DYAM Raja Sir Chulan ibni Almarhum Sultan Abdullah Muhammad Shah was born in Tanjong Brambang on 1 July 1869.
Having obtained an English-styled education at the Raffles Institution in Singapore and the English High School in Malacca with his elder brother, Raja Ngah Mansur, he started life as a civil servant and was attached to the Perak Secretariat in 1886. A few years later, he visited his father, Sultan Abdullah, who was living in the Seychelles, exiled by the British following the assassination of JWW Birch. It was following his return from the Seychelles that Raja Chulan informally introduced a French tune (that was said to be the origin of the Perak State Anthem) well-loved by his father and siblings in exile to Raja Ngah Mansur. He was then a Settlement Officer in Larut in 1890. Other civil service posts he held were Acting Land Revenue Collector at Kuala Kangsar and Assistant District Officer at Selama.
In 1900, Raja Chulan married Raja Puteh Kalsom, the daughter of Sultan Idris I. He later accompanied Sultan Idris I to England for the coronation of Edward VII in 1902. When he returned to Perak, he was made District Officer (DO) in Hulu Perak. According to an article by Prof Khoo Kay Kim, Raja Chulan was likely to be the first Malay ever to be appointed DO. He became a Perak State Council member in 1907 and finally retired from government service in 1911.
Raja Chulan was the outstanding spokesman of the Malays in public life and when he retired from the Federal Council just before his death after 26 years on the Perak State Council. He became the first Malay communal representative of the Federal Council in 1924. In the Council, he urged the British to improve the economical standing of the Malays and their accessibility to the civil service. In a Federal Council Meeting in 1931, he opined that a substantial reduction expenditure in government can be achieved by employing more Malays wherever possible in the civil service, rather than continuing to engage a larger number of European officials. Raja Chulan added that the Malay will spend his earnings locally and will work on a smaller salary than a European whose savings will go elsewhere (i.e. out of the country). He understood that at that point in time, it was not possible for all highly qualified experts to be held by Malays but after 50 years of British administration, he felt that surely there are sufficient Malays trained to undertake responsible work in technical departments such as the Public Works Department, the Post Office and the Railways. In the same meeting, Raja Chulan suggested the need for the British administration to look into encouraging Malays to study medicine and dentistry. He hoped to induce the Malay public to form a scholarship fund to support this endeavour, provided that the government promises to provide employment to these Malay doctors and dentists on graduation. Raja Chulan was also vocal in other matters of British administration of the Malay States. He was unhappy with the decision to levy import duty on petrol and kerosene as this would affect the poorer classes of the population. Sir Cecil Clementi, the High Commissioner once mentioned that “no Malay of modern times has done more for his country and his countrymen than Raja Sir Chulan”.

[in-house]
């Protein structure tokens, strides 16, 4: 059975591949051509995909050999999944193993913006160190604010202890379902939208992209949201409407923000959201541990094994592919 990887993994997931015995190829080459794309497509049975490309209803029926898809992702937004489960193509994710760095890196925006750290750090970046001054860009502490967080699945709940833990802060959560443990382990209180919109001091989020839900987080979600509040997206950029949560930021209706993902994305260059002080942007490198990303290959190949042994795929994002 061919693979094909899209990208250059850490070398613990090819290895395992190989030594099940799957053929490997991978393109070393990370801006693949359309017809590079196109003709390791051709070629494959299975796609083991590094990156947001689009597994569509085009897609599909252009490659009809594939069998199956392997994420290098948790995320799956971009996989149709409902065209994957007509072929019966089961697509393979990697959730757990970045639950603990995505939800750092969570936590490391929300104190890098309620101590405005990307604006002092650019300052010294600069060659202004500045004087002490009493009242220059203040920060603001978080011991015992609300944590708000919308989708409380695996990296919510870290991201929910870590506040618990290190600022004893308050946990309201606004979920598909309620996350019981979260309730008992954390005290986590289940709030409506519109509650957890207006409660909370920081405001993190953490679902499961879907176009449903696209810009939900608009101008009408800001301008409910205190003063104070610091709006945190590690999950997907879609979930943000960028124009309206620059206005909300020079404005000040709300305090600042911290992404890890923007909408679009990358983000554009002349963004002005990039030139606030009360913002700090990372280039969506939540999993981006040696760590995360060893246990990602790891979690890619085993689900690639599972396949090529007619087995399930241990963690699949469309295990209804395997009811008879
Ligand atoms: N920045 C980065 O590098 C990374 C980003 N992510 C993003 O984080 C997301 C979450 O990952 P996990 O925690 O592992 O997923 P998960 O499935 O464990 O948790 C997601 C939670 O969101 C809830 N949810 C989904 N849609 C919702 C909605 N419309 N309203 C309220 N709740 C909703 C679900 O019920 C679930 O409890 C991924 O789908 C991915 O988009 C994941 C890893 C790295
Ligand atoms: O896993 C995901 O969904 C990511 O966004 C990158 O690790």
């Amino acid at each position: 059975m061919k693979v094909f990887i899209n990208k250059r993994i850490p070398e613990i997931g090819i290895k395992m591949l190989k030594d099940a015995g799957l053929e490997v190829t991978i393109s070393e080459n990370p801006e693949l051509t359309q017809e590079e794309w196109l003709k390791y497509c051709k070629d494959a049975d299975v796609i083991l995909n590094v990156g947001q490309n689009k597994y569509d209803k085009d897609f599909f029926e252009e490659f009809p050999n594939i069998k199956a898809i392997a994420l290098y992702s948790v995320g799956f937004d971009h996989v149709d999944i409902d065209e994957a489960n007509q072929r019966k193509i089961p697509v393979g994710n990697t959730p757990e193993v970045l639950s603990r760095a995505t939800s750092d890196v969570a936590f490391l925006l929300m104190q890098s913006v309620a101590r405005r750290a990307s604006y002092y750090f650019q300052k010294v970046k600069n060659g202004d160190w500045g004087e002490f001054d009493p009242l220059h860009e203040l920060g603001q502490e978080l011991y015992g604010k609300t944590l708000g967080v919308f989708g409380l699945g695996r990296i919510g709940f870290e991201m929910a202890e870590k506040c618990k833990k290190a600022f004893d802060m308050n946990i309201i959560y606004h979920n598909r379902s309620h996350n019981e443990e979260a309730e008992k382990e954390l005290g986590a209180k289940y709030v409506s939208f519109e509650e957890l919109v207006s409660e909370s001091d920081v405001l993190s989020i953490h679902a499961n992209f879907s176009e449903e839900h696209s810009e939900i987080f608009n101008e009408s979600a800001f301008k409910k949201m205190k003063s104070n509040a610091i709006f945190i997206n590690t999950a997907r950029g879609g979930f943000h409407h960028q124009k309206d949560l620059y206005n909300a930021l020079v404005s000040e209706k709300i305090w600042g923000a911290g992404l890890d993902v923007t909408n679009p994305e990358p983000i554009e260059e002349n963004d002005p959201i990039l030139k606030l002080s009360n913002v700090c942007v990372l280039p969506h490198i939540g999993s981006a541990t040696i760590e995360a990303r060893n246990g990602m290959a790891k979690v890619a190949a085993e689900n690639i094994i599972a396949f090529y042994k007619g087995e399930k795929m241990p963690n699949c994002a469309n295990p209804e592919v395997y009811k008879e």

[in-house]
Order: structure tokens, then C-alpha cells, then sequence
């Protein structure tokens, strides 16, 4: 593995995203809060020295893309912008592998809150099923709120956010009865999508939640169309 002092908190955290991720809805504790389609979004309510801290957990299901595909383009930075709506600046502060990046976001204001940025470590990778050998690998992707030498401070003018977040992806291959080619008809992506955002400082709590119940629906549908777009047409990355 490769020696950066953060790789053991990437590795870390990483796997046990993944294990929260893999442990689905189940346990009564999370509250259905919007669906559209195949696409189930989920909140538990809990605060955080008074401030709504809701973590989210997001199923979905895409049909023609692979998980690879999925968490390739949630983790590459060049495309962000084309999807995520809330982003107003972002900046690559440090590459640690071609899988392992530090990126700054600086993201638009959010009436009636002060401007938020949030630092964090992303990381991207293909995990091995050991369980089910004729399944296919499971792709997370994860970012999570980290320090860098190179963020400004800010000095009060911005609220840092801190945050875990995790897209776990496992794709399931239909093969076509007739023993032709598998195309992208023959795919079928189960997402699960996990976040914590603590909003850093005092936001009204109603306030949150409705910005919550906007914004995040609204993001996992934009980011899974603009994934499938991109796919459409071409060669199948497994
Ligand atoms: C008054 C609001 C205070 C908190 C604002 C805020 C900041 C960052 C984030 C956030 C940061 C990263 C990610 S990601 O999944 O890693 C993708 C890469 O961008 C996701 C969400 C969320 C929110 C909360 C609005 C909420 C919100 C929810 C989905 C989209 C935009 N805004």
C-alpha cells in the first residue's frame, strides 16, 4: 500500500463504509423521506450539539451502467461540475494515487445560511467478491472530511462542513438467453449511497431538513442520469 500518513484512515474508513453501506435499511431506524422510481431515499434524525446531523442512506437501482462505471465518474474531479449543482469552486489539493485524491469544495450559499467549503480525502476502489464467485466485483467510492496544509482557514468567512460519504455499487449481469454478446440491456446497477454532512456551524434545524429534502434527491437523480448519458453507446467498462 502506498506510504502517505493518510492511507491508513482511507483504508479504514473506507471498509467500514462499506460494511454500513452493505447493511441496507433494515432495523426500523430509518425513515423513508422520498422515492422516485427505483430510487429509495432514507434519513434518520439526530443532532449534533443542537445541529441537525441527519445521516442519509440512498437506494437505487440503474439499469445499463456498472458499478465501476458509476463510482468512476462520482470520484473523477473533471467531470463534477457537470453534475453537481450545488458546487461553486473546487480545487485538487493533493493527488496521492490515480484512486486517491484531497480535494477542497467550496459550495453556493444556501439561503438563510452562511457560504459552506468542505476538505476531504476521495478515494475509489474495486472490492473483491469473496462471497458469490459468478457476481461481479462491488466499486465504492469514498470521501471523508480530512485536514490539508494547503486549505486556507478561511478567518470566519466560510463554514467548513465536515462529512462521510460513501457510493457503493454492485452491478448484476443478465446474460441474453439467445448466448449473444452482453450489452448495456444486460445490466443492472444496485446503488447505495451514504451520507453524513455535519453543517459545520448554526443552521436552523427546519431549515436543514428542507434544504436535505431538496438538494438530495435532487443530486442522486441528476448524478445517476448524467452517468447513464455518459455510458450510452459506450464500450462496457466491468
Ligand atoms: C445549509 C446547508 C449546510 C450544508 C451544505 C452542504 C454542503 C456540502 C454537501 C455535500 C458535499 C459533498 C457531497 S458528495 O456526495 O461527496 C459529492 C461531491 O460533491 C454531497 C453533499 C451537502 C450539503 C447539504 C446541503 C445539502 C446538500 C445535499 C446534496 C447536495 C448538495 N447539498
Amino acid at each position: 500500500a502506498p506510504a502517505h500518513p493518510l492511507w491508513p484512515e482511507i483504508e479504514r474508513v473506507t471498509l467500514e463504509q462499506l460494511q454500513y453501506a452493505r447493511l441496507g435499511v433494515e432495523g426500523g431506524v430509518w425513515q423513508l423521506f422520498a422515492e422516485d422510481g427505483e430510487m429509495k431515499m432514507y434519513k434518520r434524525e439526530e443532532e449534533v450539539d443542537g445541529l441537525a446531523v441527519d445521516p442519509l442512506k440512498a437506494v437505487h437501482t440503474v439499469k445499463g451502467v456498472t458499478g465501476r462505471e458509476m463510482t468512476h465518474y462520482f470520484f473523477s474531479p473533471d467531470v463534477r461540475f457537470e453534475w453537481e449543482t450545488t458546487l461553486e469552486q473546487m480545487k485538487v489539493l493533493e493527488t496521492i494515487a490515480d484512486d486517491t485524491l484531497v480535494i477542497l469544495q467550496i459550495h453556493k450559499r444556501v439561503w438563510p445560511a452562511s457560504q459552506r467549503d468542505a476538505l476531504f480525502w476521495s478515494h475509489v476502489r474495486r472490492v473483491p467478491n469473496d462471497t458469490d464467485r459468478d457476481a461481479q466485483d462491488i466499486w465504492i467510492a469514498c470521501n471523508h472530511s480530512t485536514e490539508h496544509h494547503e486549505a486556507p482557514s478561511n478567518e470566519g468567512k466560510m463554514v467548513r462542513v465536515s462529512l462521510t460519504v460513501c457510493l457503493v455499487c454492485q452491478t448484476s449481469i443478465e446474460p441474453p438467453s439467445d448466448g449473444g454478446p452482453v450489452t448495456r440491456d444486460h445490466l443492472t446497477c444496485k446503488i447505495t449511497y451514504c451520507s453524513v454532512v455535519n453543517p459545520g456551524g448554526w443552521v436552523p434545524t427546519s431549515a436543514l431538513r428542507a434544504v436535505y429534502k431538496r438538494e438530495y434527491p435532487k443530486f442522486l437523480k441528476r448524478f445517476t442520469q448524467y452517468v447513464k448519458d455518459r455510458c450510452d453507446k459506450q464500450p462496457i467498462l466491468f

He was granted the title of Raja Di-Hilir by Almarhum Sultan Iskandar on 1 December 1920, after the British lifted the ban on the descendants of the exiled Sultan Abdullah from succession to the Perak throne. He was the first non-ruling Malay Royal to have been knighted, which he received a KBE in 1930 from George V. He was partly instrumental (together with Almarhum Sultan Iskandar ibni Sultan Idris, Tuanku Muhammad ibni Yamtuan Antah and Datuk Abdullah Haji Dahan) in the forming of the Royal Malay Regiment, which was finally formed in 1933. In a Federal Council Meeting in 1931, Raja Chulan had explained that the formation of such a regiment would afford a stimulus to Malay patriotism.
He died on 10 April 1933 and was buried at the Al-Ghufran Royal Mausoleum, Bukit Chandan in Kuala Kangsar. He had issue, most of whom were daughters. From his marriage to Raja Puteh Kelsom, he had a son, Raja Zainal Azman bin Raja Sir Chulan, later Raja Kecil Bongsu (1948-1956) who was educated in England, and a daughter, Raja Amnah, who later married Sultan Osman Al-Sani Perkasa Alam of Deli. From Almarhum’s marriage to his second wife, Che Sariya binti Sahat, he had further issue – Raja Zania Shah, Raja Mentera @ Mahtra, Raja Kimas, Raja Mimi, Raja Zan and Raja Amriah.
Trivia: Weld Road in Kuala Lumpur was renamed Jalan Raja Chulan in 1982.
2. Khoo KK. Man behind the national anthem. Sunday Star. 1994 October 23.
3. Raja Nur Jannah Raja Hirdan.
4. Proceedings of the Federal Council Meeting of the Federated Malay States, 1931.